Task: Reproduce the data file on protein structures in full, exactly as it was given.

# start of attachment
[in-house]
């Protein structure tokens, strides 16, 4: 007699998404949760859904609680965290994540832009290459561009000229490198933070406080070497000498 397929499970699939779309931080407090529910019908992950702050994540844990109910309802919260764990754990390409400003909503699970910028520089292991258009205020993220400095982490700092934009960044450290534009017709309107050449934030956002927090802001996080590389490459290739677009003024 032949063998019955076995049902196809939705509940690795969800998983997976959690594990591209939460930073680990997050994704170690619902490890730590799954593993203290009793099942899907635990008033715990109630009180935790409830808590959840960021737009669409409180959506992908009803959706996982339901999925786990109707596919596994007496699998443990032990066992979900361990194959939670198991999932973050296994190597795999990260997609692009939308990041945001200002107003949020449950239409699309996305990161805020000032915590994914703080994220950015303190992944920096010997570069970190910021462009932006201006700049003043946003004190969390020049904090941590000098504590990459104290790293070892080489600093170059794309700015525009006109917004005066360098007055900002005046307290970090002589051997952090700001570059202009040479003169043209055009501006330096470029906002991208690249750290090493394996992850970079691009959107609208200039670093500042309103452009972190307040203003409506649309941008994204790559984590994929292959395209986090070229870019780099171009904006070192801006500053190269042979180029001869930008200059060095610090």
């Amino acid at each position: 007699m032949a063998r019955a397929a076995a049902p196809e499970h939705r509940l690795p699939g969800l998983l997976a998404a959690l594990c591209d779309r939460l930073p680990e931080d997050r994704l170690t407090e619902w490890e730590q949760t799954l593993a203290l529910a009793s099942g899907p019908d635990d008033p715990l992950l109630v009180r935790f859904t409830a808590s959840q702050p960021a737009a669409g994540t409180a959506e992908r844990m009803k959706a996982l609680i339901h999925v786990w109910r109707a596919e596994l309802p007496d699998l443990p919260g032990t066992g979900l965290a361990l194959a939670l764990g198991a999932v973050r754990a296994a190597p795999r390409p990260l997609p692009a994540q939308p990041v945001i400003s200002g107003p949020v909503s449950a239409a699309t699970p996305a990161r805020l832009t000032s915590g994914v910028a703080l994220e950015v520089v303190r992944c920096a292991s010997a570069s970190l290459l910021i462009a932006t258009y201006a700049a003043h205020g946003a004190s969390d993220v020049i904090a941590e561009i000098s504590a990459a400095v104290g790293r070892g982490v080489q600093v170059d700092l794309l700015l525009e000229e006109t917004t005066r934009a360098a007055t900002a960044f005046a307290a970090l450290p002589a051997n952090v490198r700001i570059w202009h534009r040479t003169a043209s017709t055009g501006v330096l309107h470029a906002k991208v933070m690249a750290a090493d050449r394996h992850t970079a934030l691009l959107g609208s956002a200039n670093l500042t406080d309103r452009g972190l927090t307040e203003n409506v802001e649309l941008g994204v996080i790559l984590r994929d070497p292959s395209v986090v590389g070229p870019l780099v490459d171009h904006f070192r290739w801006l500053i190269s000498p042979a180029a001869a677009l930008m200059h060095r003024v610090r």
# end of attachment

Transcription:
[in-house]
């Protein structure tokens, strides 16, 4: 007699998404949760859904609680965290994540832009290459561009000229490198933070406080070497000498 397929499970699939779309931080407090529910019908992950702050994540844990109910309802919260764990754990390409400003909503699970910028520089292991258009205020993220400095982490700092934009960044450290534009017709309107050449934030956002927090802001996080590389490459290739677009003024 032949063998019955076995049902196809939705509940690795969800998983997976959690594990591209939460930073680990997050994704170690619902490890730590799954593993203290009793099942899907635990008033715990109630009180935790409830808590959840960021737009669409409180959506992908009803959706996982339901999925786990109707596919596994007496699998443990032990066992979900361990194959939670198991999932973050296994190597795999990260997609692009939308990041945001200002107003949020449950239409699309996305990161805020000032915590994914703080994220950015303190992944920096010997570069970190910021462009932006201006700049003043946003004190969390020049904090941590000098504590990459104290790293070892080489600093170059794309700015525009006109917004005066360098007055900002005046307290970090002589051997952090700001570059202009040479003169043209055009501006330096470029906002991208690249750290090493394996992850970079691009959107609208200039670093500042309103452009972190307040203003409506649309941008994204790559984590994929292959395209986090070229870019780099171009904006070192801006500053190269042979180029001869930008200059060095610090």
């Amino acid at each position: 007699m032949a063998r019955a397929a076995a049902p196809e499970h939705r509940l690795p699939g969800l998983l997976a998404a959690l594990c591209d779309r939460l930073p680990e931080d997050r994704l170690t407090e619902w490890e730590q949760t799954l593993a203290l529910a009793s099942g899907p019908d635990d008033p715990l992950l109630v009180r935790f859904t409830a808590s959840q702050p960021a737009a669409g994540t409180a959506e992908r844990m009803k959706a996982l609680i339901h999925v786990w109910r109707a596919e596994l309802p007496d699998l443990p919260g032990t066992g979900l965290a361990l194959a939670l764990g198991a999932v973050r754990a296994a190597p795999r390409p990260l997609p692009a994540q939308p990041v945001i400003s200002g107003p949020v909503s449950a239409a699309t699970p996305a990161r805020l832009t000032s915590g994914v910028a703080l994220e950015v520089v303190r992944c920096a292991s010997a570069s970190l290459l910021i462009a932006t258009y201006a700049a003043h205020g946003a004190s969390d993220v020049i904090a941590e561009i000098s504590a990459a400095v104290g790293r070892g982490v080489q600093v170059d700092l794309l700015l525009e000229e006109t917004t005066r934009a360098a007055t900002a960044f005046a307290a970090l450290p002589a051997n952090v490198r700001i570059w202009h534009r040479t003169a043209s017709t055009g501006v330096l309107h470029a906002k991208v933070m690249a750290a090493d050449r394996h992850t970079a934030l691009l959107g609208s956002a200039n670093l500042t406080d309103r452009g972190l927090t307040e203003n409506v802001e649309l941008g994204v996080i790559l984590r994929d070497p292959s395209v986090v590389g070229p870019l780099v490459d171009h904006f070192r290739w801006l500053i190269s000498p042979a180029a001869a677009l930008m200059h060095r003024v610090r």